COVID-19: A Challenge for the Practitioner Channel
By By Mike Montemarano, Associate Editor | 07.06.20
Experts believe the global health crisis will reshape the role that doctors, nutritionists, and others will play in the supplements marketplace.
Many of the struggles seen in a market driven by nutritionists, naturopaths, integrative physicians, coaches, and others who recommend dietary supplements to their clients appear to be similar to the struggles that clinical physicians working in Western medicine are facing.
A recent panel of experts, hosted virtually by the Council for Responsible Nutrition (CRN), shared findings relevant to the practitioner channel of the nutritional products industry, discussing impacts seen so far—and how they mimic those in other healthcare channels—along with predictions on how this industry will adapt.
Downturns for Clinics
Erik Goldman, the editor and co-founder of Holistic Primary Care, a publication specializing in news related to the primary practitioner channel in the natural medicine space, said there are a number of trends spanning the entire field of primary care.
“There are five most pressing issues: clinic closures, the postponement of non-urgent and elective care, massive drops in clinic revenue, a vast and fast expansion of telemedicine, and the spread of illness among clinicians and caregivers,” Goldman said. “Those in primary care are extremely, extremely vulnerable.”
“Preventative care visits among adults have declined about 54% by revenue,” Goldman continued. “It’s the elective things, the basic physicals, the non-life threatening stuff that’s being furloughed, which is where a lot of our integrative medicine lives, and I imagine we’re going to see similar hits there specifically.”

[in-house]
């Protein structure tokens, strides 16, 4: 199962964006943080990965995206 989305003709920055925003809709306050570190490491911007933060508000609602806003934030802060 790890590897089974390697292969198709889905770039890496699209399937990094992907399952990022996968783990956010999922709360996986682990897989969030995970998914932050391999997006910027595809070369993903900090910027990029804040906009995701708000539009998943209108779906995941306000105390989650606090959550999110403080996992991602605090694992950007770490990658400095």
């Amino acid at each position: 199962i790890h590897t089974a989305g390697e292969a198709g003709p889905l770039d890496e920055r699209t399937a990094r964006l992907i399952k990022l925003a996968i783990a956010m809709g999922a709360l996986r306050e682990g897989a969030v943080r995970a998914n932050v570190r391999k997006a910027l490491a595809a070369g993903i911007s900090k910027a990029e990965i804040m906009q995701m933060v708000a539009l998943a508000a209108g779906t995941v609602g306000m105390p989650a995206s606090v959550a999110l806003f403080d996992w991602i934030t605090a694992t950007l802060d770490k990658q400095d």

Nationally, Goldman reported that over a three-month period since COVID-19 outbreaks began occurring in the U.S., over 58,000 practicing physicians have shut their doors, the vast majority of those specializing in non-urgent care.
Goldman believes that, for now, the only intuitive measure that primary care specialists can take across all segments of conventional and holistic medicine are to adapt to telemedicine, and to do so quickly, as the consumer and regulatory pressures demanding access to virtualized preventive care will be vast and indefinite.
More Physician Interest
Despite the vulnerabilities to the practitioner channel of dietary supplements posed by the pandemic, it is likewise important for everyone within the supplements industry to look at where the opportunities are being carved out. Yadim Medore, the CEO of Pure Branding, a marketing firm that specializes in nutritional products, said that despite the lapse in visits to clinics for the purposes of preventative care, it is important for brands to capitalize on the growing acceptance and enthusiasm for natural products seen in younger doctors and physicians practicing Western medicine, and where the shift in sentiment toward holistic medicine is coming from.
Many practitioners who recommend dietary supplements to people they provide care for classify themselves as unlicensed coaches, nutritionists, naturopaths, acupuncturists, massage therapists. But younger MDs and DOs embracing supplements, known collectively as integrative physicians, represent one of the fasting growing segments of supplement practitioners, Medore said.